In my house this weekend, my son was a human (LOUD!) bumper car. Despite all of my refined calming and redirecting techniques, the past few days brought loud screams interspersed with crashing into walls, family members, doors, mirrors, and repeated jumping and falling onto the floor. Ironically, light touches and loud noises from any other source but his own mouth send him into immediate meltdown. How can that be? How can crashing and tight squeezes feel great but a hand on his shoulder make him recoil as if he were being branded with a hot iron?
It can actually be very common for children with Sensory Processing issues to be both sensory seekers and sensory avoiders. How confusing and frustrating it can be!
What is sensory seeking?
As I’ve written before, Sensory Integration is the ability of the brain to detect, modulate, discriminate, and integrate the three special sensory systems – tactile (touch), vestibular (movement), and proprioceptive (body awareness). Although these sensory systems are less familiar than the five senses we all learned about as children, they are critical in order for humans to experience, interpret, and respond to their environment appropriately.
Sensory seeking occurs when a child’s nervous system is under-responsive to the information being received by the brain, so they continually seek intense sensory experiences for an extended time period to compensate. Some typical sensory seeking behaviors include:
- Decreased response to pain
- Crashing and banging into things
- Craves “tight squeezes” or bear hugs others a lot
- Poor body awareness – clumsiness, touching objects or others too hard or too often
- Staying in a soiled diaper or underpants
What is sensory avoiding?
Children with sensory avoidant behavior commonly have nervous systems that are overly responsive to sensation, which can trigger “fight or flight” responses to sensory stimuli. They may demonstrate some of these behaviors:
- Withdrawing from touch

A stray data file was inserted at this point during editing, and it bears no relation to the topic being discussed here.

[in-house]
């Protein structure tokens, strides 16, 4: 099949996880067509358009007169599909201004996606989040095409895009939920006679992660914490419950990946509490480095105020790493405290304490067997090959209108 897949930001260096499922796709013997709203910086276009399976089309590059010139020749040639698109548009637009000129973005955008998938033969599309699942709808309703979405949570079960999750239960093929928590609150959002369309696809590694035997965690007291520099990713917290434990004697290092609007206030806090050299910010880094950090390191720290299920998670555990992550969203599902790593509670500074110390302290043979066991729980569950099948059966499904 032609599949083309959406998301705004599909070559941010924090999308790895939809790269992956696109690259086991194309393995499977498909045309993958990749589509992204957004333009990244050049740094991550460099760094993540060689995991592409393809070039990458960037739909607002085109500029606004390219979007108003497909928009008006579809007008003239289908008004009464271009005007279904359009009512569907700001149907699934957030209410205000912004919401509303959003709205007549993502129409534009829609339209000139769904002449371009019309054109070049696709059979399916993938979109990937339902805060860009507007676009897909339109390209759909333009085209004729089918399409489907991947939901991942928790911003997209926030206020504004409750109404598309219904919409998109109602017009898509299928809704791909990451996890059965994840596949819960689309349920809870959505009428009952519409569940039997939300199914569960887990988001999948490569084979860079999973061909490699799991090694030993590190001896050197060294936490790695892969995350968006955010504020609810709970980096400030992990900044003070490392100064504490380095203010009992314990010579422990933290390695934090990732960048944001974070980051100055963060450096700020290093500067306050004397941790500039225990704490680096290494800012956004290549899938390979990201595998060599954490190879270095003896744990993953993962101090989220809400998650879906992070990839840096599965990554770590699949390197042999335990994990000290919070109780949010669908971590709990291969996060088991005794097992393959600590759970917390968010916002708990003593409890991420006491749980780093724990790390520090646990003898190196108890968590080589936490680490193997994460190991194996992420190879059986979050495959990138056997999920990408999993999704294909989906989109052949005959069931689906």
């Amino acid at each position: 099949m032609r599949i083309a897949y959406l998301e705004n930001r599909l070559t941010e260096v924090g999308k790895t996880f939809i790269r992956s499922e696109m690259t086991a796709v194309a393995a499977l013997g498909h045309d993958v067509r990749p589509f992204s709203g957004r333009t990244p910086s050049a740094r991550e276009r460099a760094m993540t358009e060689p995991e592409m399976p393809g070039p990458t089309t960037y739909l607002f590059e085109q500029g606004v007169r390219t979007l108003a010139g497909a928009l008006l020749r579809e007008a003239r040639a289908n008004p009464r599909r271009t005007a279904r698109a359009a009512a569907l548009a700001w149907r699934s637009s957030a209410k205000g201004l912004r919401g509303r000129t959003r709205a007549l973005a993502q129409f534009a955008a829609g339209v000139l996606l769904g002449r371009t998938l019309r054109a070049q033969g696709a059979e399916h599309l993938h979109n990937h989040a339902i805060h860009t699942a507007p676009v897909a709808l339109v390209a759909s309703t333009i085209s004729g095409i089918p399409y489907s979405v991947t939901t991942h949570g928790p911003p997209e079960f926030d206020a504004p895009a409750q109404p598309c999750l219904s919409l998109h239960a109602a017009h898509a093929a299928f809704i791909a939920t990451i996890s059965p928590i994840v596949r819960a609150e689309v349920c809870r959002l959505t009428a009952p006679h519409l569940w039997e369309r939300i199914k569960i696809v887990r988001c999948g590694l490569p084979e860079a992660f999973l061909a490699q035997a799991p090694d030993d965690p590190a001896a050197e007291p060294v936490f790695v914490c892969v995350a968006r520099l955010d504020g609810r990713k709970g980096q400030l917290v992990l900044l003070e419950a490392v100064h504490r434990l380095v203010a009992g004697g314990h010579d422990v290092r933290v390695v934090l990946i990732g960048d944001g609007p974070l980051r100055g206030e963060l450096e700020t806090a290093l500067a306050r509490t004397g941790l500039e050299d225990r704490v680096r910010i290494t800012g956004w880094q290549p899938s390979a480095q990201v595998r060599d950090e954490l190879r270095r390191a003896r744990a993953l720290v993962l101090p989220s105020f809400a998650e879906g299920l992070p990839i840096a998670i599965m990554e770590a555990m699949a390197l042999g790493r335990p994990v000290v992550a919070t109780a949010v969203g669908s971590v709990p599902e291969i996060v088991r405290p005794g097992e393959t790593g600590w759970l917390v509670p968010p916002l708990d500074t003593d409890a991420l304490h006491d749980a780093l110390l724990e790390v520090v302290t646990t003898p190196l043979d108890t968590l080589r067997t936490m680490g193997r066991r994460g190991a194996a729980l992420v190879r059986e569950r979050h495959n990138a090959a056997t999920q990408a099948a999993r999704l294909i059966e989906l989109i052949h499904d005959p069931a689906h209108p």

- Motion sickness, fear of heights
- Anxious in over-stimulating environments (public places such as malls, playgrounds, etc.)
- Picky eater – avoidance of certain textured foods, sensitive to food smells or temperatures
- Doesn’t like being messy and avoids mud, dirt, messy foods
- Struggles with self-care activities; will only wear certain types of material for clothing and or wear clothing in a particular way; complains about hair brushing, tooth brushing, and hair cutting.
If your child is like mine, we can relate to almost everything in both lists! However, I did have some success alleviating some of the crashing and screaming while we were in public, and I wanted to share what worked with you.
Things that helped
There’s nothing more frightening than standing in line at the grocery store and having your child uncontrollably scream crash into displays, climb on counters, and swing off things that are not meant to be swung from! OY! When this state of sensory seeking is reached, reasoning attempts fly out the window.
While we were out I offered some tight squeezes, head and shoulder pressure, and “contests” (bet you can’t crab walk to that bench and back in 2 minutes!). These did not stop the behaviors entirely but offered some relief to his body and allowed me a few more minutes to finish our errand. It is good to carry a weighted backpack in the car as an emergency sensory-seeking tool to help get you through a situation like that as well!
Once we got home, I was able to isolate him to a quiet room and really pay attention to what his body was craving. We used blanket rolling, full body pressure on a giant yoga ball while he was lying face-down, spinning, and our newest trick: wrapping a rolling pin in large bubble wrap and rolling it over his back! I then gave him some time in his tent with a digital timer. Watching the numbers count down always calms him. It was important that he knew it was not time out for misbehaving, rather a break that would help him.
Other tools I love for sensory avoidance behaviors:
- Noise-blocking headphones
- Personal games to keep him focused
- Favorite healthy snacks
- Nature sounds on my iPhone
- Wubbzy music
- An escape plan!
What things help your child cope with sensory input?